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Animal Collective: Painting With

Animal Collective: Painting With

Animal Collective has succeeded in both making a mind-bending, wacky trip of a record.

Animal Collective: Painting With

3.5 / 5

Here’s the thing: Animal Collective’s Painting With is fucking bizarre. It’s the year’s wackiest record. Actually, let me rephrase. Seeing as it’s only February, Painting With is the wackiest record that’ll be released this year. Hands down. Bar none. Whatever other cliché that’s used to describe an absolute. Normally I wouldn’t be reduced to clichés and cursing, but give this record a spin yourself—watch your normally appropriate, lucid language degrade to F-words and catch phrases. Because here’s the other thing: Just to sprinkle some nuts on top of all this lunacy, Animal Collective’s Painting With is also pretty damn good.

Part children’s television show soundtrack, part heady expressional experimentation, part bubblegum pop, Painting With is challenging and accessible all at once. How Animal Collective manages to pull off such a feat is part of their charm. There’s something endearing about gaining an audience by melting their brains while also giving them something to dance to. It’s dastardly and kindhearted, and this quartet of altruistic ne’er-do-wells have done it for so long that Painting With—their 10th album—is another entry into a long and storied career filled with oddities and more oddities.

At first, the album’s lead single, “FloriDada,” has a vaguely island vibe with a beat that could fit nicely in a reggae tune. But it’s the layered vocals that make this track immediately morph from a head-bopping, light-hearted relaxer to a confounding mishmash of seemingly disconnected phrases that step over one another again and again. Now, while that may sound ridiculous, it is also catchy, light-hearted and fun, and also just too damn interesting to shut off. The chorus of “Flor-Flor-Flor-Flor Florida/ FloriDada/ FloriDada”—which, by the way, could have been inspired by an episode of “Barney & Friends”—is almost off-putting save for the feeling that it has drilled its way into your brain from its opening syllable. That’s just what these songs do. The other 11 tracks will affect you no differently. Once “FloriDada” ends, you’re already stuck.

“Hocus Pocus” takes the form of a sonic free verse poem—no rules other than the beat keeping everything from veering out of control. It’s nothing but a series of sounds that shouldn’t make sense together, but they somehow do and eventually transform into something not only listenable but enjoyable. Even when the vocals begin to sound like Keanu Reeves’ computerized scream during the red pill/blue pill scene in The Matrix, the tune still manages to coax listeners into continuing on.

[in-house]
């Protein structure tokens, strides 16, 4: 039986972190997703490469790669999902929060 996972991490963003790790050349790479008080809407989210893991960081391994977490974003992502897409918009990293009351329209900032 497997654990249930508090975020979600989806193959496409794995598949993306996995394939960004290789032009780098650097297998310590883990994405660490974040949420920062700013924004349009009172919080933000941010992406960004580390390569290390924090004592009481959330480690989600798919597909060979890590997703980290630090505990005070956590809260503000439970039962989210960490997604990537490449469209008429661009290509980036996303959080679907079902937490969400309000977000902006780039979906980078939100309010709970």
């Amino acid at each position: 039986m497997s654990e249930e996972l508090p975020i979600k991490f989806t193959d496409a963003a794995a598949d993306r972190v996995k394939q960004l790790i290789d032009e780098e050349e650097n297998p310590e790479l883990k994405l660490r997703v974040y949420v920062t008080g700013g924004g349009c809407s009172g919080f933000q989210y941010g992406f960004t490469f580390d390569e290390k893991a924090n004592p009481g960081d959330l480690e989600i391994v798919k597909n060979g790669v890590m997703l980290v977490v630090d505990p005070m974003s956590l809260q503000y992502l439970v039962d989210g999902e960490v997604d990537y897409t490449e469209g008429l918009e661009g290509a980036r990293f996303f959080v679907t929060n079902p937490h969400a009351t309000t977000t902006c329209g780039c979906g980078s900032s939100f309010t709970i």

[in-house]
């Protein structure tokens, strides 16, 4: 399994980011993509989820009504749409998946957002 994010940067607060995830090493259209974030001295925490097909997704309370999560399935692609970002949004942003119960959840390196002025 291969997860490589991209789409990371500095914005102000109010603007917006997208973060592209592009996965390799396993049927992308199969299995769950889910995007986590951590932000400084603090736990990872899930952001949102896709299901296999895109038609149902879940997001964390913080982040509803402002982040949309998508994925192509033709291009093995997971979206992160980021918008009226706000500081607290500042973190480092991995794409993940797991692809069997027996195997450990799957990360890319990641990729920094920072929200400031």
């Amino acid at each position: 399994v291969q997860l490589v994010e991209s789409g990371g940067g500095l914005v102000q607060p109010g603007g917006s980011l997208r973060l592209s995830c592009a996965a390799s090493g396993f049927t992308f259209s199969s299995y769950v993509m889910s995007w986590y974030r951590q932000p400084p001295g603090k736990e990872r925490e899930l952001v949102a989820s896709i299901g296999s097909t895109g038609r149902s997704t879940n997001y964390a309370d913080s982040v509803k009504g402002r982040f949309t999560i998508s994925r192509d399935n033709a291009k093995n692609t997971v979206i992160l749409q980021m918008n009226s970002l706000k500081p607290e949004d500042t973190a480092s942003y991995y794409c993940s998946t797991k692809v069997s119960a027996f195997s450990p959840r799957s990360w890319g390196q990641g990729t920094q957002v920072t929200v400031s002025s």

Painting With’s second single, “Lying in the Grass,” is a bit darker than the earlier tracks. It’s a partial jazz composition with an electronic beat keeping time by thumping away in the background. Replete with vocals phasing from one speaker to another, a saxophone blaring a lone note every so often, and a chorus that is catchy in spite of itself, “Lying in the Grass” may be called a single, but it is very much one of the stranger tunes on the record.

The middle third of Painting With is made up of “The Burglars,” “Natural Selection,” “Bagels in Kiev” and “On Delay.” While they offer many of the same oddities heard earlier, they are by far the strongest songs on the album. The beats, the melodies, the cacophonous noise herein will convince those struggling to keep up to go far beyond an appreciation of this record—they’ll find that this thing is actually very, very good. It’s a happy medium between experimental head-games and simple enjoyable content. These songs will still confuse and frustrate, but they’ll also make that experience a challenge to listen closer in order to find the core melody.

Once Animal Collective has officially succeeded in making Painting With an album worth the scratch, they deliver “Summing the Wretch” and “Golden Gal.” These songs make the album’s challenges worth the effort by topping it with two proverbial cherries. By far the most fun and approachable tunes, these are what the band spends the album building up to. Despite the possibility of losing folks along the way, they seem less concerned with satisfying listeners as they are with rewarding them for their hard work. And that’s exactly what they do here.

At the end of the day, listening to experimental music is a challenge. It’s supposed to be. But bands who create the stuff also need to be aware that their listeners require a payoff to make that challenge worth the effort. On Painting With, Animal Collective has succeeded in both making a mind-bending, wacky trip of a record that matches their extensive body of work measure for measure, and at making an album well worth the work. And when a record burns the intelligent thought of people’s brains and leaves nothing but day-dreamy, wacked-out beats and melodies that is when experimentation and faith in an audience proves that a band like Animal Collective is doing great work.

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